WHAT is it?
Design thinking is a user-centered design process, and the
empathy that comes from observing users enables design thinkers to
uncover deep and meaningful needs (both overt & latent). Empathy,
by definition, is the intellectual identification with or vicarious
experiencing of the feelings, thoughts or attitudes of another.
gaining is often described as 'needfinding' in that you are discovering
people's explicit and implicit needs so that you can meet those needs
through design. A need is a physical, psychological or cultural
requirement of an individual or group that is missing or not met through
A designer 'needfinds' or works to
understand a user's experience by learning about their lives. Empathy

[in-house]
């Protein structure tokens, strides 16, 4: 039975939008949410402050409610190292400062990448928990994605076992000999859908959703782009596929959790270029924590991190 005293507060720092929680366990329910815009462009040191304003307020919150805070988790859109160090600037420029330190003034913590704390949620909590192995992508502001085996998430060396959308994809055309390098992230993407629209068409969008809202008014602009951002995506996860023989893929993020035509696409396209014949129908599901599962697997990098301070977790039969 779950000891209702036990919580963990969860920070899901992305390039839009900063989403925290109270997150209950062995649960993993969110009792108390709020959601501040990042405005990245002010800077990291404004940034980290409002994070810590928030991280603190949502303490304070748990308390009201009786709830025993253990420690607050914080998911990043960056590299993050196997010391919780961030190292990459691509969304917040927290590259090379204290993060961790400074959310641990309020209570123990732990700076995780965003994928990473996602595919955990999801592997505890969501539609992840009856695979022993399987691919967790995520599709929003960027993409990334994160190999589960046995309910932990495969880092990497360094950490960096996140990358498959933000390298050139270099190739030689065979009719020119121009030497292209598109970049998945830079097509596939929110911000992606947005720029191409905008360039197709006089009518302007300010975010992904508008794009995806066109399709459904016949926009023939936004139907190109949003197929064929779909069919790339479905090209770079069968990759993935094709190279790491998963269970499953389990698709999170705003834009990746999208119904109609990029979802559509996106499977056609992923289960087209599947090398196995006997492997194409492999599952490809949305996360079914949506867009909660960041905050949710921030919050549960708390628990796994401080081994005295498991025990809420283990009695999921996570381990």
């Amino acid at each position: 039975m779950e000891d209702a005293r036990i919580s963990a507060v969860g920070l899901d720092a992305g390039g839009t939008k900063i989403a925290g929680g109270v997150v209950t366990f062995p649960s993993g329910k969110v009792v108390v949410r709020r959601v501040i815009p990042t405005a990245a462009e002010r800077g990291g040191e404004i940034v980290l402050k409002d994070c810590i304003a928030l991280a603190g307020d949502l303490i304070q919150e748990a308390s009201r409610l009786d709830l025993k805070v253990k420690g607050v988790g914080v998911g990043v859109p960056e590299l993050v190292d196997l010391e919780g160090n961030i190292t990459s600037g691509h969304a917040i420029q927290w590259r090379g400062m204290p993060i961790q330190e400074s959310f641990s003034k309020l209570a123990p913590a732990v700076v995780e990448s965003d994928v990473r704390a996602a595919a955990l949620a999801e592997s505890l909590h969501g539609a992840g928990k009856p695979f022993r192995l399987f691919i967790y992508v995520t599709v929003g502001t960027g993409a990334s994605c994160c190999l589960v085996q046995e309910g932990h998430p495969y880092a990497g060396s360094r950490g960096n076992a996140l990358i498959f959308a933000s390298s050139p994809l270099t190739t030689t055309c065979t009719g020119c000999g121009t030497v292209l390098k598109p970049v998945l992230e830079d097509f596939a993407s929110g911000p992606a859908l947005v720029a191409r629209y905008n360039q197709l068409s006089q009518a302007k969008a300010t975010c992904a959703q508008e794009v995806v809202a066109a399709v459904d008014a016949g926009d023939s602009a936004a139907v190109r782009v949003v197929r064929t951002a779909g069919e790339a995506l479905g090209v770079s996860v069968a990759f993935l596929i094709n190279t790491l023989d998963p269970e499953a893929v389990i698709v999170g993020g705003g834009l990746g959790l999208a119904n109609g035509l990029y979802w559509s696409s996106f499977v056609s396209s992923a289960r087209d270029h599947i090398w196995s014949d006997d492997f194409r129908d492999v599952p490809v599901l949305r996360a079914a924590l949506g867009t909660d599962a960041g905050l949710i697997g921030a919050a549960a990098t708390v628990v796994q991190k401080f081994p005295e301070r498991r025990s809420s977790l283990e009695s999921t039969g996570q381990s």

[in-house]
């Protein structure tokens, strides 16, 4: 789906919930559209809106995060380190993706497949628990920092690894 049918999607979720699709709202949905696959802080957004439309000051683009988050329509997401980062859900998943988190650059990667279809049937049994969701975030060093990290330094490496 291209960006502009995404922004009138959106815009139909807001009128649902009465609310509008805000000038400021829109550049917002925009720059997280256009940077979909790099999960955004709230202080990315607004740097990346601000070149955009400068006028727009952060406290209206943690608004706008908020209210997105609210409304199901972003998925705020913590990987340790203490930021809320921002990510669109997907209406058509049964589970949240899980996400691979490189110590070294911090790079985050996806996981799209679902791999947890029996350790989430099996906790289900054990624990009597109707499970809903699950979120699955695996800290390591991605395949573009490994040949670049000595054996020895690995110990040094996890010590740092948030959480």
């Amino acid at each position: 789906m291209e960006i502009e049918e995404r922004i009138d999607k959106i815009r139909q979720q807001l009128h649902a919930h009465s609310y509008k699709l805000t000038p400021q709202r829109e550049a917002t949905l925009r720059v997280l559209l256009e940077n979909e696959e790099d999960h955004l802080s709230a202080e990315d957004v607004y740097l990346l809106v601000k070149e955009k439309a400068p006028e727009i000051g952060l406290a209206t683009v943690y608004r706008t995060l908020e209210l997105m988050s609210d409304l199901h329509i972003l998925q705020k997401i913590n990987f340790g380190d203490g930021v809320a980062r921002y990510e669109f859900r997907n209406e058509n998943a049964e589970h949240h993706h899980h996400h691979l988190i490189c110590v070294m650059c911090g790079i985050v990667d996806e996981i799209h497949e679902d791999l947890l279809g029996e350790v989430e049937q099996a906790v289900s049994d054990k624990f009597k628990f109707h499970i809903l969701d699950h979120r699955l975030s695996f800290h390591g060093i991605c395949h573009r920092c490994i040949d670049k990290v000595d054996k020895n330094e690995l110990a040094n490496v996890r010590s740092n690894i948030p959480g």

gaining and needfinding may be broken down into three discrete methods:
goal of the empathy mode is to discover gaps in between what people do
and what people say they do. These gaps are the design opportunities.
WHY do we teach it?
- To uncover needs that people have which they may or may not be
- To guide our innovation efforts
- To identify someone to design for
- To discover the emotions that guide behaviors
The goal of the empathy mode is the following:
- Stories about people, their actions and their motivations
- Artifacts (photos, drawings, quotes) that capture people, the
environment, maps of movement through a space, etc.
- Deep insights revealed through these stories and artifacts
HOW do we teach it?
Depending on the depth that you want to get to, there are
multiple activities, projects, lectures and stories to deploy when
teaching and/or introducing empathy. The Wallet Project and Oral
Hygiene Project are two good short introductions to the importance of
EMPATHY ACTIVITIES AND CHALLENGES BASED ON SKILL LEVEL
1. Open-ended Questions
2. Video observation
1. Interview Techniques
2. Observation vs interpretation
3. Field notes
1. How/Why Laddering
2. Walk in the Moccasins
3. Day in the life
4. Personal Box
1. Powers of 10
2. Community map